Ad for Theophil Müller’s “Workshops for German household goods” from 1906, set in Behrens-Schrift. The firm in Dresden claimed to “manufacture good and cheap household items, individual pieces of furniture, and entire home furnishings, based on designs by outstanding artists and with the constant collaboration of Gertrud Kleinhempel and Margarete Junge.”
Together with her fellow student Margarete Junge, Gertrud Kleinhempel (1875–1948) designed the first pieces of furniture for the newly founded Dresdner Werkstätten für Handwerkskunst, later known as Deutsche Werkstätten Hellerau. As early as 1902 she left the Deutsche Werkstätten and started working for Müller’s rival company. From 1907 to 1938 she was the head of the textile class at the Bielefeld School of Crafts and Applied Arts, and a charter member of the Deutscher Werkbund in 1907. In 1921, Kleinhempel was appointed the first female professor in Prussia.
Margarete Junge (1874–1966) took part in a number of arts and crafts exhibitions, including the 1904 World’s Fair in St. Louis, USA. She likewise was one of the first artists to become a member of the Werkbund in 1908. Her teaching career began in 1907 at the Dresden School of Applied Arts. In 1915, Junge was appointed the first female professor at the Royal Saxon School of Applied Arts in Dresden. She was removed from office by the Nazis in 1934.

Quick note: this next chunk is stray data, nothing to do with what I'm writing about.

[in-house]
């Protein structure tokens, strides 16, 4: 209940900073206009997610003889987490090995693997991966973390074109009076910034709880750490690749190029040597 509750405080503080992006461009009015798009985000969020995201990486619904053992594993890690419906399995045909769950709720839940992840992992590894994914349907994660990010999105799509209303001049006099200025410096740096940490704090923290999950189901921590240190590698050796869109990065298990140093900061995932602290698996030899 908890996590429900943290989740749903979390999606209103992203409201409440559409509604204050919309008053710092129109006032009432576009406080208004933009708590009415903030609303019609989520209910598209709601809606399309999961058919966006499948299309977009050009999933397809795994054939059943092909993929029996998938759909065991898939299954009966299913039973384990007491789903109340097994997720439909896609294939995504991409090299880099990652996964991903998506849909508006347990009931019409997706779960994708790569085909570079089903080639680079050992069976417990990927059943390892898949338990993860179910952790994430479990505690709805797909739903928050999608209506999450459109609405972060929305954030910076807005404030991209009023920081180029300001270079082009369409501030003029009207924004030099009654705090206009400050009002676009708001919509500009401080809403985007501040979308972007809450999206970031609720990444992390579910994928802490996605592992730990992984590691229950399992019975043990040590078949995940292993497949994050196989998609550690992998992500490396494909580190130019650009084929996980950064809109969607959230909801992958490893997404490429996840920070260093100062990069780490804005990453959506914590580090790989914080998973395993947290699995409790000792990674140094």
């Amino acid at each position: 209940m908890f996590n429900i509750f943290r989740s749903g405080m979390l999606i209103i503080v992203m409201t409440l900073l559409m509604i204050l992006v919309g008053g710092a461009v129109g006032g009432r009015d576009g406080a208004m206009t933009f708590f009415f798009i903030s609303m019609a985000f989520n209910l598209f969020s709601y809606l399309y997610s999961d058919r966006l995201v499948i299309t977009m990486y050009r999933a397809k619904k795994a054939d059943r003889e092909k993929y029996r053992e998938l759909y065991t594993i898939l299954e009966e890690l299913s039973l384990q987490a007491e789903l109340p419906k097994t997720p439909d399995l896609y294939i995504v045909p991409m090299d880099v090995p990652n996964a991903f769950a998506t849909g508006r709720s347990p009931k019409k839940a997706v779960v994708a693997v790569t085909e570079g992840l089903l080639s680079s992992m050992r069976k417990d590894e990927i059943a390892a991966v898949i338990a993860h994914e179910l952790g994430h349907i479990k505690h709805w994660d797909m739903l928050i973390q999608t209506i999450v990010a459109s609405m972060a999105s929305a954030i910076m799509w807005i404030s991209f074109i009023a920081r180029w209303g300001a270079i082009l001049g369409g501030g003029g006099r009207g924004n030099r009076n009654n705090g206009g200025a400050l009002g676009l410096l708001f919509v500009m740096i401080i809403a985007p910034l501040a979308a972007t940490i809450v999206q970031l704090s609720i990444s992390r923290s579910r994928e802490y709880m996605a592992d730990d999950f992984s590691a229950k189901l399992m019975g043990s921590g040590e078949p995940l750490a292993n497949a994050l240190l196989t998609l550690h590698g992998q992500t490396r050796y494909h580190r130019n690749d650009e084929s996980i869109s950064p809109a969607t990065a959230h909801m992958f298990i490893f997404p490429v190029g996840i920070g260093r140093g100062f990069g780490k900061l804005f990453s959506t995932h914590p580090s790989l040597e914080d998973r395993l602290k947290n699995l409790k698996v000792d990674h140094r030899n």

Behrens-Schrift was designed by Peter Behrens, another founding member of the Werkbund, and released by the Rudhard’sche Gießerei (from 1906 known as Klingspor) in 1901. It’s here used in five different sizes, featuring the long s (ſ) and ligatures for the ch pair. Names are emphasized by the use of letterspacing (Theophil Müller) and all caps (Gertrud Kleinhempel, Margarete Junge).
1 Comment on “Werkstätten für Deutschen Hausrat ad (1906)”
Tannenberg wie Behrensschrift sind auch hier erhältlich (Tannenberg and Behrensschrift are also available here):